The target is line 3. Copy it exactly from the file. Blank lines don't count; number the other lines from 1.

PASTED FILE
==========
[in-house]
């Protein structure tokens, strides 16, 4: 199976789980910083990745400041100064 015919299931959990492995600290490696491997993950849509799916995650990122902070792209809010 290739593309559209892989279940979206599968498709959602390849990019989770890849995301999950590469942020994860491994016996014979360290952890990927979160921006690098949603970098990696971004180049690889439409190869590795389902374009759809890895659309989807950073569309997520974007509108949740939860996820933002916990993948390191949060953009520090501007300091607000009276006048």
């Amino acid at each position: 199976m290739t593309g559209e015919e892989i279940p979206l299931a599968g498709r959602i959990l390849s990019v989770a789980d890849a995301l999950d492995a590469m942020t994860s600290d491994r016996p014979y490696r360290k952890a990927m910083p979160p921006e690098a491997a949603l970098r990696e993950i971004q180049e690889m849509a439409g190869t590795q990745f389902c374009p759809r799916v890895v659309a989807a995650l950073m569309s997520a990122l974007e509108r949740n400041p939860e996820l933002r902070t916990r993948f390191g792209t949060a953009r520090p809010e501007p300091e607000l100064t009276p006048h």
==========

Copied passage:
């Amino acid at each position: 199976m290739t593309g559209e015919e892989i279940p979206l299931a599968g498709r959602i959990l390849s990019v989770a789980d890849a995301l999950d492995a590469m942020t994860s600290d491994r016996p014979y490696r360290k952890a990927m910083p979160p921006e690098a491997a949603l970098r990696e993950i971004q180049e690889m849509a439409g190869t590795q990745f389902c374009p759809r799916v890895v659309a989807a995650l950073m569309s997520a990122l974007e509108r949740n400041p939860e996820l933002r902070t916990r993948f390191g792209t949060a953009r520090p809010e501007p300091e607000l100064t009276p006048h």